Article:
Monthly Archives: May 2014

Is There a New Broadcast Movement Coming?

Keeping an eye on developments in tech is a tough job. Even more difficult a job is trying to figure out where tech is going and how people will interact with it in the future. The proponents of the Web 2.0 demonstrated a great deal of foresight in their discussions and predications of how the web would develop over the last decade or so. Now it appears a similar change is occurring in the tech world, and it has been deemed Broadcast 2.0 by some.

Over at The Next Web, Ernesto Schmitt has written an interesting article about an imminent TV renaissance of the likes people haven’t seen in 50 years. What exactly is he talking about?

In the coming years, Schmitt sees a lot of change coming to the way people consume television media. What’s the reason for all of these updates? The internet and ever-increasing offerings from tech giants like Amazon and Google. Large cable providers and their reliance on branded channels is on the way out as consumers used to the on-demand nature of the web want the same for their television experience.

However, that’s not to say television hasn’t been adapting over the years. The rise of “event TV” and shows based on that model have been entertaining people in a live setting for years. What could be coming in the next few years is “social television,” where our connectivity through mobile devices and tablets allows people to interact with the television content they used to simply consume, just like how Web 1.0 worked.

Schmitt sees the next 5 years as essential for the changes coming to TV. As the large networks and providers realize there is a huge opportunity in accessing viewers on the small screen (their phones, tablets, and other devices) as well as the traditional large screen, expect to see a more interactive television experience develop.

Happy Birthday Zuckerberg: Owner of Facebook’s 30th Birthday and the Future of Facebook

Mark Zuckerberg is one of the few humans on the planet who can say they’ve created a way for a billion (and more) people to interact. What began as an idea and a project during his time at Harvard turned into Facebook, a vital part of the Web 2.0 movement and beyond. This week, the owner and CEO of Facebook turned 30.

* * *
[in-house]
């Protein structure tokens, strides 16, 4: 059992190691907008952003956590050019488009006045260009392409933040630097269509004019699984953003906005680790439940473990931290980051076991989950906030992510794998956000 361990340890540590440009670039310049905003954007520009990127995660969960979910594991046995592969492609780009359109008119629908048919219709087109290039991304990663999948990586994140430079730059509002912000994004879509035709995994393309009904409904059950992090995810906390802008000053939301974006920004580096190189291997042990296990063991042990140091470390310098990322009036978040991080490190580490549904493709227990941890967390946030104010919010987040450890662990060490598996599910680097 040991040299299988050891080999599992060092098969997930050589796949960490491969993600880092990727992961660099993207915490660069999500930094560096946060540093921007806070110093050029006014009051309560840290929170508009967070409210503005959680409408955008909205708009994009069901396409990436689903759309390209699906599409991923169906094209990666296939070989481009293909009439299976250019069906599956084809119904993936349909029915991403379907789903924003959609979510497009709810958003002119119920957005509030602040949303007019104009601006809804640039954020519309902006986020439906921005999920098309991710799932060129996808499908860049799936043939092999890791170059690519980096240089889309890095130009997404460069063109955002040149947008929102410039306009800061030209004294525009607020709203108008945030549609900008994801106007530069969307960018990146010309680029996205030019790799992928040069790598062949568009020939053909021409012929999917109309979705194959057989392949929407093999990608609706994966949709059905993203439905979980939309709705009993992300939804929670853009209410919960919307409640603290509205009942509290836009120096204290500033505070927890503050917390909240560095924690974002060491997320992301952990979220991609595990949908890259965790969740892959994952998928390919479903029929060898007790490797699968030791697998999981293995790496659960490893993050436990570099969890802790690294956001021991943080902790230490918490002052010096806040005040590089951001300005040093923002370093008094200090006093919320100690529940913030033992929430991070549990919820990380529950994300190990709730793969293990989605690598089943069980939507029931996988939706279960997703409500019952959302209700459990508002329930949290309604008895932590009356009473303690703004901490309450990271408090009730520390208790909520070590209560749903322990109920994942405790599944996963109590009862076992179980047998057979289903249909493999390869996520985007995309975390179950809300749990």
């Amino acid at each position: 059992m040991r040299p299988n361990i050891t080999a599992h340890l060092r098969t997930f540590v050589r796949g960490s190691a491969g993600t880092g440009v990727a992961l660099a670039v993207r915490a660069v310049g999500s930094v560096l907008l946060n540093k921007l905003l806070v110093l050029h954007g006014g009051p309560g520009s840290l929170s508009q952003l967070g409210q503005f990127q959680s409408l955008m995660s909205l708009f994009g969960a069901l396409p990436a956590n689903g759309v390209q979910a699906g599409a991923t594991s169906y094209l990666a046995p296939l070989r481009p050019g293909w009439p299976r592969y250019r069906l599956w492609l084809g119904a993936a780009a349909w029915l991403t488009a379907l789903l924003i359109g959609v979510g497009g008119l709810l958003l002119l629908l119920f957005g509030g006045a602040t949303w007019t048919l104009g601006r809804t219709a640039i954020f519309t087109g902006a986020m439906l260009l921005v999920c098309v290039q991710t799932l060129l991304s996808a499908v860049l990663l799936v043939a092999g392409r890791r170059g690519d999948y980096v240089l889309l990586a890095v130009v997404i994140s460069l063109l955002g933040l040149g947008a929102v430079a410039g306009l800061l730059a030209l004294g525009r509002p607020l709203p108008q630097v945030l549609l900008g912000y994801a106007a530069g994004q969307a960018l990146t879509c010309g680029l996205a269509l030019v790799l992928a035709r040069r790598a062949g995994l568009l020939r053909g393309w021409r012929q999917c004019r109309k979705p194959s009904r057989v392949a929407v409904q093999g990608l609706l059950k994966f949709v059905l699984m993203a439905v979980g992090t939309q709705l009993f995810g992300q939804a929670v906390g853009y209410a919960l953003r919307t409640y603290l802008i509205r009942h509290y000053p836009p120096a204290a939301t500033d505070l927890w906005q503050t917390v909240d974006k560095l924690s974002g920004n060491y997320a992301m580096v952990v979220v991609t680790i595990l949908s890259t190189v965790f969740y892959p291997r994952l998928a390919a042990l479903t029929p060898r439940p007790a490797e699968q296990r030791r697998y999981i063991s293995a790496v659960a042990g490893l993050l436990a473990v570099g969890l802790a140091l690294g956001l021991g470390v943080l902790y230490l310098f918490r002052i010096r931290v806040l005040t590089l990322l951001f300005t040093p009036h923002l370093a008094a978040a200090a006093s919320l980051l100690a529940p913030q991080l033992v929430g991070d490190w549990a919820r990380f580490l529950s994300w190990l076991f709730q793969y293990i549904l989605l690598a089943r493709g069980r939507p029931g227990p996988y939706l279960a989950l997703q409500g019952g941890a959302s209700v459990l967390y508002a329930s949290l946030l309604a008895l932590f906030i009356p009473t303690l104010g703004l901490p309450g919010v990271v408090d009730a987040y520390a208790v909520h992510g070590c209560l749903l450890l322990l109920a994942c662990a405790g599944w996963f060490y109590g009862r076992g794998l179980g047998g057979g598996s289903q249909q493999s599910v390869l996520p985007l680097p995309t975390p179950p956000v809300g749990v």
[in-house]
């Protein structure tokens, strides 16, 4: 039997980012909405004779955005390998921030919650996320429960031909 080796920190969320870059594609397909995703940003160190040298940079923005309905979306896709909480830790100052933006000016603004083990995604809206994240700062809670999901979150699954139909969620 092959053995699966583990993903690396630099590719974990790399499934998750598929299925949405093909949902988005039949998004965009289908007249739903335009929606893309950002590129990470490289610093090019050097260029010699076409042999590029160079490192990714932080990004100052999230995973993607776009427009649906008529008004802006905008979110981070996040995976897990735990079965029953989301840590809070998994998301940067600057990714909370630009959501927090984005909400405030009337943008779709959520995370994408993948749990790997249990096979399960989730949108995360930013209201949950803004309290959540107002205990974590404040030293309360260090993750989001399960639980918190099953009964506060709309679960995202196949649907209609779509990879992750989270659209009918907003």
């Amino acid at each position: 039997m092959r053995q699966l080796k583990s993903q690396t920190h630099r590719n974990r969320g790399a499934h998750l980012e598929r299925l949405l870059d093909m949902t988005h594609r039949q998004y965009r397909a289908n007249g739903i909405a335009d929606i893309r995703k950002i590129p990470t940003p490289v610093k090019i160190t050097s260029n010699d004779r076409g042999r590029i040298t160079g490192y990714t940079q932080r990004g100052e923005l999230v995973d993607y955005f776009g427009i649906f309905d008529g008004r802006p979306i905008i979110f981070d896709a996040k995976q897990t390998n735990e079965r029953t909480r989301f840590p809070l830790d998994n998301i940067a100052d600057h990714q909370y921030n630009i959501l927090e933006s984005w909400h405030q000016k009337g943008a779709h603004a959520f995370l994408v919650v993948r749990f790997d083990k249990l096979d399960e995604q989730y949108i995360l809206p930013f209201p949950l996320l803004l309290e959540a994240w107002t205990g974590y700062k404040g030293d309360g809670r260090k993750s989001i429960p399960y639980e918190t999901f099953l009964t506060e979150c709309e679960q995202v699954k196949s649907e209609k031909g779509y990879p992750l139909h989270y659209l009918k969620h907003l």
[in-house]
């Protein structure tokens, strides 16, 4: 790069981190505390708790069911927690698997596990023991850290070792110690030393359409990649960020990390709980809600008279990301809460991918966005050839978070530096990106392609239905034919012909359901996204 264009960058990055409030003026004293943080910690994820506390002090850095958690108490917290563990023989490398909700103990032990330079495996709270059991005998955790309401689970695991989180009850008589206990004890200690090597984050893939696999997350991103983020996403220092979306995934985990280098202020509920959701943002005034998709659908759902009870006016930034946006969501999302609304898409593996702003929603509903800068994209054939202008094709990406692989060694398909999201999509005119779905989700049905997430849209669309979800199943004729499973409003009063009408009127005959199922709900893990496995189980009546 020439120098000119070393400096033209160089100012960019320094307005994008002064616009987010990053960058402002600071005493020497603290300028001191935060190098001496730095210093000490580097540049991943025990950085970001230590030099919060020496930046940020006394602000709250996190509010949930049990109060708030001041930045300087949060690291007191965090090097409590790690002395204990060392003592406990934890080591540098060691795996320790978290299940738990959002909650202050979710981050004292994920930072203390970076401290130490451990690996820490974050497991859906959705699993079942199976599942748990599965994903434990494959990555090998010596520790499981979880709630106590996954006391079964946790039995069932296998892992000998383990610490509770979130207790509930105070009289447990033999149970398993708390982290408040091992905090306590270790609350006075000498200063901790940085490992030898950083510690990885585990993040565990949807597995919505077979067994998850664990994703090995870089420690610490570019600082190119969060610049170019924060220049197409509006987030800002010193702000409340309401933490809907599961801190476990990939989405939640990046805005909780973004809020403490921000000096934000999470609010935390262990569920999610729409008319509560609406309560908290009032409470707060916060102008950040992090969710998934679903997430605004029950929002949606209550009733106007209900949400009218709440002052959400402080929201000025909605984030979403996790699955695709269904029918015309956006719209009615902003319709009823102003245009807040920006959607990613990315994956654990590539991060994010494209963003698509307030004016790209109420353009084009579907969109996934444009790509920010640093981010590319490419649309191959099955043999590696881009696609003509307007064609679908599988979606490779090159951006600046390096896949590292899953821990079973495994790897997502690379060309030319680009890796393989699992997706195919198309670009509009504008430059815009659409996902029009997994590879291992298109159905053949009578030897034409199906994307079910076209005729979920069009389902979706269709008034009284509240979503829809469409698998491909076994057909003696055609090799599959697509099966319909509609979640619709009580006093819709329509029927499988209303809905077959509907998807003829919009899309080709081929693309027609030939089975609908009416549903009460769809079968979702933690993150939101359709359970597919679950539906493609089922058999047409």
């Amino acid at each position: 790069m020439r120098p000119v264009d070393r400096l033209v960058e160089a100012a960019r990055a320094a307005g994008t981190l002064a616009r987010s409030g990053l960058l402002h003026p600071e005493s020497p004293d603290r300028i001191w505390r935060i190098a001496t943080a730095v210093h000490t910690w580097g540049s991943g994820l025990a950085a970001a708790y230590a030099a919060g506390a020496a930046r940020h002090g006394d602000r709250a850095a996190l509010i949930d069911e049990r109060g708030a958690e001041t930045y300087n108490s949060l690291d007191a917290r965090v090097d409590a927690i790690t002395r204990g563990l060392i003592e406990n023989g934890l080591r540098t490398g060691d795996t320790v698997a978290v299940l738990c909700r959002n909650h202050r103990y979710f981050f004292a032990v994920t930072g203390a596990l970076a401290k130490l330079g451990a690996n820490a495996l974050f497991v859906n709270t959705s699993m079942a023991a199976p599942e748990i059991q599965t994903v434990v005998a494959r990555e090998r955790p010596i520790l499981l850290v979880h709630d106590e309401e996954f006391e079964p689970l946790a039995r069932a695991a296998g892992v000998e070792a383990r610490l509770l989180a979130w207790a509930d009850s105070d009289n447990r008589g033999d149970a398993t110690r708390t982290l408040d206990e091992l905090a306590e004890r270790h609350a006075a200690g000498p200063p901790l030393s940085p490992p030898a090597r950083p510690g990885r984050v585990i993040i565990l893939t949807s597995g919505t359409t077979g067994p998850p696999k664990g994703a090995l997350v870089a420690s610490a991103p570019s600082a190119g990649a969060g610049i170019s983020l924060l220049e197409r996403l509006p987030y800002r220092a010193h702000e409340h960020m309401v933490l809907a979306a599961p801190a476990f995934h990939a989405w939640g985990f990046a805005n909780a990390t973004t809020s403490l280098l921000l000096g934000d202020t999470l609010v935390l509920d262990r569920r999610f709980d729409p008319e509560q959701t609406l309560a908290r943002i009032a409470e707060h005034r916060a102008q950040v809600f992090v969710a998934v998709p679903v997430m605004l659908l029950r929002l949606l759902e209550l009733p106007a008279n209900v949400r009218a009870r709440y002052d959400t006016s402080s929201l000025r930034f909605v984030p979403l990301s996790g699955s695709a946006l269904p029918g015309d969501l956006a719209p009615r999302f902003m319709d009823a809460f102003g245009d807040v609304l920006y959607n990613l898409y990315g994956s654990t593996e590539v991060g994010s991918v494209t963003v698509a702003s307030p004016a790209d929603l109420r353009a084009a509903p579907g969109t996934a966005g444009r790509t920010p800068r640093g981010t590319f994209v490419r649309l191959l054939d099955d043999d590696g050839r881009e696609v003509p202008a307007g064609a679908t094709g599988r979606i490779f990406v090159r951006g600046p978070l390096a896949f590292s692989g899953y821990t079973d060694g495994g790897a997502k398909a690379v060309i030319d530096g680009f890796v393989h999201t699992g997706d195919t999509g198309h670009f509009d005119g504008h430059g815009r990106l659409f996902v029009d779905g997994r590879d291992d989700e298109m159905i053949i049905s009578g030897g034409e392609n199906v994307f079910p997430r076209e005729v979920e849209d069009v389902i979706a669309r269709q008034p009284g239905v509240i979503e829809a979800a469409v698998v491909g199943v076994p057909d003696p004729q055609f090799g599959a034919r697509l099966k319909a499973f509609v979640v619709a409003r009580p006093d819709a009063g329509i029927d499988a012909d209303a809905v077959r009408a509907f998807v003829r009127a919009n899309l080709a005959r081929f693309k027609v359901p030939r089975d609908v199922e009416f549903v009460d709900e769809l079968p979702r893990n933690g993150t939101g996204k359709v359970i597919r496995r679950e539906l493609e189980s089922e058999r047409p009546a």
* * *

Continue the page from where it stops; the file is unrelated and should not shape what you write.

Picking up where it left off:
Zuckerberg is currently ranked 26th in the world for wealth. At 30 years old, he’s still the youngest of the richest 150 people. In honor of his birthday, one writer, Ekaterina Walter, at Forbes examined Zuckerberg’s role in Facebook and the future of the company itself with Mark at the head.

Even though Zuckerberg is out of his twenty-something’s, there’s no reason to expect him to do anything differently. As the head of Facebook, Zuckerberg has always taken risks, some which have paid off, some which have been ridiculed, and some which have been flat out failures. Few people in the tech industry have the guts to take the risks or have the broad vision that Mark does.

A part of Mark’s broad vision is his Internet.org project. Many ideas like this seem to be great when they’re announced, but they lose steam quickly. However, it appears Zuckerberg has been able to bring some big brands into the fold to embrace Internet.org’s mission of bringing the web to the two-thirds of the planet still not connected.

For Facebook, Zuckerberg has other ideas. Ekaterina explains an important part about the future of Facebook and possibly the future of the web. Mobile is going to be a huge focus for the world’s largest social network. Linked to this is the fact that the development of Facebook is leaning towards becoming “an app launch platform.”

The next 5, 10, and even 15 years of Facebook are sure to bring many changes. Just ten years ago the Web 2.0 darling opened its doors to universities and colleges other than Harvard. Now there are 1.2 billion people using the service.